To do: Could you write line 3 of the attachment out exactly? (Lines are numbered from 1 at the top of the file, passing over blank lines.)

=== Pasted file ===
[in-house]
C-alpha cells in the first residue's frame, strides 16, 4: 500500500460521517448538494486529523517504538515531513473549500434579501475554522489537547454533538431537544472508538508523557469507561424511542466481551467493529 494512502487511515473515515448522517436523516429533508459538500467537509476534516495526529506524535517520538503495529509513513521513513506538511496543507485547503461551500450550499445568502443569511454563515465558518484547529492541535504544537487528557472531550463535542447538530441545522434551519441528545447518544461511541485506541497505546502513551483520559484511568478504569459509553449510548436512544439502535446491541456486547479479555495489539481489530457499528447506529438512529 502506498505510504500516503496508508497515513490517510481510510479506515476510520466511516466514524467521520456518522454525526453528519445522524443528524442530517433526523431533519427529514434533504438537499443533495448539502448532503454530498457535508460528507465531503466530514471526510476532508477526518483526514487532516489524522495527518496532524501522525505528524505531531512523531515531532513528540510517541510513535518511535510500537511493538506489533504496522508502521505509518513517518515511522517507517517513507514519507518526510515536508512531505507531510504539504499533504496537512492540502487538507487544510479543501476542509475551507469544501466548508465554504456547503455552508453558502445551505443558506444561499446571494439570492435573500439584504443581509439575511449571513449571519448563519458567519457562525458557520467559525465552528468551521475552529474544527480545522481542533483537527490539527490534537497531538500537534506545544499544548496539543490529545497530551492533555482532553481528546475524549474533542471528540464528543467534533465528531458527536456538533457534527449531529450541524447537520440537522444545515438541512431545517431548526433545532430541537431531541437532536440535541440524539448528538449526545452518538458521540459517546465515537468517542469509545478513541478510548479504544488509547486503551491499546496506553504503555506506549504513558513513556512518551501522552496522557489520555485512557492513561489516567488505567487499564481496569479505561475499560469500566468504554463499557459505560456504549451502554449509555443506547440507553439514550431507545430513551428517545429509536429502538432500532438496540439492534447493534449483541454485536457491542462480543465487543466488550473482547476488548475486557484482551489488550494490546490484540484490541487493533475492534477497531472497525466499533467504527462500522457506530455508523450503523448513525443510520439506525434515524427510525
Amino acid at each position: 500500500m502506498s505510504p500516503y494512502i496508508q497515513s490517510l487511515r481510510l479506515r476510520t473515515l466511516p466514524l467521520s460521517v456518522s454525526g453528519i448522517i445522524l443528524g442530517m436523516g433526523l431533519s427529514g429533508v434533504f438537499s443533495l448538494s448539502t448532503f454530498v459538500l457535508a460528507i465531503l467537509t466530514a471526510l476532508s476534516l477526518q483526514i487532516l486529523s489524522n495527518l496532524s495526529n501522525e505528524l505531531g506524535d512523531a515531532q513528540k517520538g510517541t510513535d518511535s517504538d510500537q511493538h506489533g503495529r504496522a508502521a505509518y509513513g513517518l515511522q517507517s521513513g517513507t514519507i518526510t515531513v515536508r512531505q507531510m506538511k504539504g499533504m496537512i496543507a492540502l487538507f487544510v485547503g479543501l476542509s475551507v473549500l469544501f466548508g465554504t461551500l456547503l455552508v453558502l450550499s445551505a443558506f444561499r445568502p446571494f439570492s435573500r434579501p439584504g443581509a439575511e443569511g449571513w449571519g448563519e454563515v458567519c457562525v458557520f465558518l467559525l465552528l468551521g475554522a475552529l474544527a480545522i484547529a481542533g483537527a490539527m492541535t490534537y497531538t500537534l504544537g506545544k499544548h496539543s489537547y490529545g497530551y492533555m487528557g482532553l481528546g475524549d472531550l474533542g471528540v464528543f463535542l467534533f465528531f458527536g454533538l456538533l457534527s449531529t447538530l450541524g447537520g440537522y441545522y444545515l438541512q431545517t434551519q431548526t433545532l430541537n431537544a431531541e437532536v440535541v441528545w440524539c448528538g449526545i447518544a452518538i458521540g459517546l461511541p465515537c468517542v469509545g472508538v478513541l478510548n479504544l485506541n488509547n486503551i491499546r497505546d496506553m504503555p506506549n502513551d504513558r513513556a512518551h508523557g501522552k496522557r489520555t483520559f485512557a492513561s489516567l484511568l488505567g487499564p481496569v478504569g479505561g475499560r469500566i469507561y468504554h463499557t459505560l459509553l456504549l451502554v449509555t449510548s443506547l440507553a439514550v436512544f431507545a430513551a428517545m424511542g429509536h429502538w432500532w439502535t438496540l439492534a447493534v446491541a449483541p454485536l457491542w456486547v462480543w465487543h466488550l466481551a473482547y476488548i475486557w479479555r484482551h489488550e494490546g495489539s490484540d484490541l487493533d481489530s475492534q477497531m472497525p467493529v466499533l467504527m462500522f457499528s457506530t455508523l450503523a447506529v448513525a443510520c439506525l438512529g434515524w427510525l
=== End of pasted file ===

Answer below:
Amino acid at each position: 500500500m502506498s505510504p500516503y494512502i496508508q497515513s490517510l487511515r481510510l479506515r476510520t473515515l466511516p466514524l467521520s460521517v456518522s454525526g453528519i448522517i445522524l443528524g442530517m436523516g433526523l431533519s427529514g429533508v434533504f438537499s443533495l448538494s448539502t448532503f454530498v459538500l457535508a460528507i465531503l467537509t466530514a471526510l476532508s476534516l477526518q483526514i487532516l486529523s489524522n495527518l496532524s495526529n501522525e505528524l505531531g506524535d512523531a515531532q513528540k517520538g510517541t510513535d518511535s517504538d510500537q511493538h506489533g503495529r504496522a508502521a505509518y509513513g513517518l515511522q517507517s521513513g517513507t514519507i518526510t515531513v515536508r512531505q507531510m506538511k504539504g499533504m496537512i496543507a492540502l487538507f487544510v485547503g479543501l476542509s475551507v473549500l469544501f466548508g465554504t461551500l456547503l455552508v453558502l450550499s445551505a443558506f444561499r445568502p446571494f439570492s435573500r434579501p439584504g443581509a439575511e443569511g449571513w449571519g448563519e454563515v458567519c457562525v458557520f465558518l467559525l465552528l468551521g475554522a475552529l474544527a480545522i484547529a481542533g483537527a490539527m492541535t490534537y497531538t500537534l504544537g506545544k499544548h496539543s489537547y490529545g497530551y492533555m487528557g482532553l481528546g475524549d472531550l474533542g471528540v464528543f463535542l467534533f465528531f458527536g454533538l456538533l457534527s449531529t447538530l450541524g447537520g440537522y441545522y444545515l438541512q431545517t434551519q431548526t433545532l430541537n431537544a431531541e437532536v440535541v441528545w440524539c448528538g449526545i447518544a452518538i458521540g459517546l461511541p465515537c468517542v469509545g472508538v478513541l478510548n479504544l485506541n488509547n486503551i491499546r497505546d496506553m504503555p506506549n502513551d504513558r513513556a512518551h508523557g501522552k496522557r489520555t483520559f485512557a492513561s489516567l484511568l488505567g487499564p481496569v478504569g479505561g475499560r469500566i469507561y468504554h463499557t459505560l459509553l456504549l451502554v449509555t449510548s443506547l440507553a439514550v436512544f431507545a430513551a428517545m424511542g429509536h429502538w432500532w439502535t438496540l439492534a447493534v446491541a449483541p454485536l457491542w456486547v462480543w465487543h466488550l466481551a473482547y476488548i475486557w479479555r484482551h489488550e494490546g495489539s490484540d484490541l487493533d481489530s475492534q477497531m472497525p467493529v466499533l467504527m462500522f457499528s457506530t455508523l450503523a447506529v448513525a443510520c439506525l438512529g434515524w427510525l